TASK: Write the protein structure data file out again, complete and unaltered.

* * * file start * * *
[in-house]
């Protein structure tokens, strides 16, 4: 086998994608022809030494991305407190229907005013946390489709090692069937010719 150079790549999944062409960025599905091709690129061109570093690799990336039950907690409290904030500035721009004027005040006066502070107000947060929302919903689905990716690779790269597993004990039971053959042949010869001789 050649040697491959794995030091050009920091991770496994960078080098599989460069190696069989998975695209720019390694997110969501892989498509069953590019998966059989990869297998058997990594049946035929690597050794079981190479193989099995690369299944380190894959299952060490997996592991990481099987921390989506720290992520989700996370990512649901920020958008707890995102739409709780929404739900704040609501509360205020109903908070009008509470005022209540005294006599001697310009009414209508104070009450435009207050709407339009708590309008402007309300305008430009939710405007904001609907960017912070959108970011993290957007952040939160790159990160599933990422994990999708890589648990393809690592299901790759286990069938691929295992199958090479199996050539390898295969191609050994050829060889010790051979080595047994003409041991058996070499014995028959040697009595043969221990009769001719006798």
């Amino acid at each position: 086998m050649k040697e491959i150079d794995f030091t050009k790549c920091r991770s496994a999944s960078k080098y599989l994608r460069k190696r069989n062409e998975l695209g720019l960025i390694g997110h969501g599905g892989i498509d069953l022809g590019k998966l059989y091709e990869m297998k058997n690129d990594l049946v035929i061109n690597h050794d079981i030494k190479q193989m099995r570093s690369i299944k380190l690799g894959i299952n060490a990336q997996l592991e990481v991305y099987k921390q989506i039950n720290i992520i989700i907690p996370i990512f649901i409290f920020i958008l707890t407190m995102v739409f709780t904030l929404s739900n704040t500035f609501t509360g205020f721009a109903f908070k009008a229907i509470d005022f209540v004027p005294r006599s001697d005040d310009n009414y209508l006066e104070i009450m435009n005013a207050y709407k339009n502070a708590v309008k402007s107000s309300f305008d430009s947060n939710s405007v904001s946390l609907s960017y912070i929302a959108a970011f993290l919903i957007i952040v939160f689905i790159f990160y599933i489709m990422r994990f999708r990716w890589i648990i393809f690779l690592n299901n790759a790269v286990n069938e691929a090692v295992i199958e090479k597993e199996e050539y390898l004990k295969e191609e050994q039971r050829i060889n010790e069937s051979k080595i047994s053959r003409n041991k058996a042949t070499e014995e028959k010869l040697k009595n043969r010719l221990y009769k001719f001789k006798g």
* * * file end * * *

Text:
[in-house]
């Protein structure tokens, strides 16, 4: 086998994608022809030494991305407190229907005013946390489709090692069937010719 150079790549999944062409960025599905091709690129061109570093690799990336039950907690409290904030500035721009004027005040006066502070107000947060929302919903689905990716690779790269597993004990039971053959042949010869001789 050649040697491959794995030091050009920091991770496994960078080098599989460069190696069989998975695209720019390694997110969501892989498509069953590019998966059989990869297998058997990594049946035929690597050794079981190479193989099995690369299944380190894959299952060490997996592991990481099987921390989506720290992520989700996370990512649901920020958008707890995102739409709780929404739900704040609501509360205020109903908070009008509470005022209540005294006599001697310009009414209508104070009450435009207050709407339009708590309008402007309300305008430009939710405007904001609907960017912070959108970011993290957007952040939160790159990160599933990422994990999708890589648990393809690592299901790759286990069938691929295992199958090479199996050539390898295969191609050994050829060889010790051979080595047994003409041991058996070499014995028959040697009595043969221990009769001719006798």
């Amino acid at each position: 086998m050649k040697e491959i150079d794995f030091t050009k790549c920091r991770s496994a999944s960078k080098y599989l994608r460069k190696r069989n062409e998975l695209g720019l960025i390694g997110h969501g599905g892989i498509d069953l022809g590019k998966l059989y091709e990869m297998k058997n690129d990594l049946v035929i061109n690597h050794d079981i030494k190479q193989m099995r570093s690369i299944k380190l690799g894959i299952n060490a990336q997996l592991e990481v991305y099987k921390q989506i039950n720290i992520i989700i907690p996370i990512f649901i409290f920020i958008l707890t407190m995102v739409f709780t904030l929404s739900n704040t500035f609501t509360g205020f721009a109903f908070k009008a229907i509470d005022f209540v004027p005294r006599s001697d005040d310009n009414y209508l006066e104070i009450m435009n005013a207050y709407k339009n502070a708590v309008k402007s107000s309300f305008d430009s947060n939710s405007v904001s946390l609907s960017y912070i929302a959108a970011f993290l919903i957007i952040v939160f689905i790159f990160y599933i489709m990422r994990f999708r990716w890589i648990i393809f690779l690592n299901n790759a790269v286990n069938e691929a090692v295992i199958e090479k597993e199996e050539y390898l004990k295969e191609e050994q039971r050829i060889n010790e069937s051979k080595i047994s053959r003409n041991k058996a042949t070499e014995e028959k010869l040697k009595n043969r010719l221990y009769k001719f001789k006798g």